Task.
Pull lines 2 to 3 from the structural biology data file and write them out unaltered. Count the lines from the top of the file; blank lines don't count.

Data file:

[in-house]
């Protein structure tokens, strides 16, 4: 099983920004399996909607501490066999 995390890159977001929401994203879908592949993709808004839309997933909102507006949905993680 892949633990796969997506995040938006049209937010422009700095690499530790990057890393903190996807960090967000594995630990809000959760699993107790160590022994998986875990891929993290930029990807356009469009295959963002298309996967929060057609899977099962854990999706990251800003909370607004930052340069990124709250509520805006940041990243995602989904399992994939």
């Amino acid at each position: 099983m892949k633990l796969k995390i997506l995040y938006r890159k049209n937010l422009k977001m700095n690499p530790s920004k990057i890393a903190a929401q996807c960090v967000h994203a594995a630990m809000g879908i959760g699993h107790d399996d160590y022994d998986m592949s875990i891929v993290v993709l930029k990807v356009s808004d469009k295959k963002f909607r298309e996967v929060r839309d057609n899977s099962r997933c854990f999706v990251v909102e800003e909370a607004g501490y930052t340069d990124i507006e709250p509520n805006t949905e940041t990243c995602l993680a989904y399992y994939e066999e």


């Protein structure tokens, strides 16, 4: 099983920004399996909607501490066999 995390890159977001929401994203879908592949993709808004839309997933909102507006949905993680 892949633990796969997506995040938006049209937010422009700095690499530790990057890393903190996807960090967000594995630990809000959760699993107790160590022994998986875990891929993290930029990807356009469009295959963002298309996967929060057609899977099962854990999706990251800003909370607004930052340069990124709250509520805006940041990243995602989904399992994939």
């Amino acid at each position: 099983m892949k633990l796969k995390i997506l995040y938006r890159k049209n937010l422009k977001m700095n690499p530790s920004k990057i890393a903190a929401q996807c960090v967000h994203a594995a630990m809000g879908i959760g699993h107790d399996d160590y022994d998986m592949s875990i891929v993290v993709l930029k990807v356009s808004d469009k295959k963002f909607r298309e996967v929060r839309d057609n899977s099962r997933c854990f999706v990251v909102e800003e909370a607004g501490y930052t340069d990124i507006e709250p509520n805006t949905e940041t990243c995602l993680a989904y399992y994939e066999e």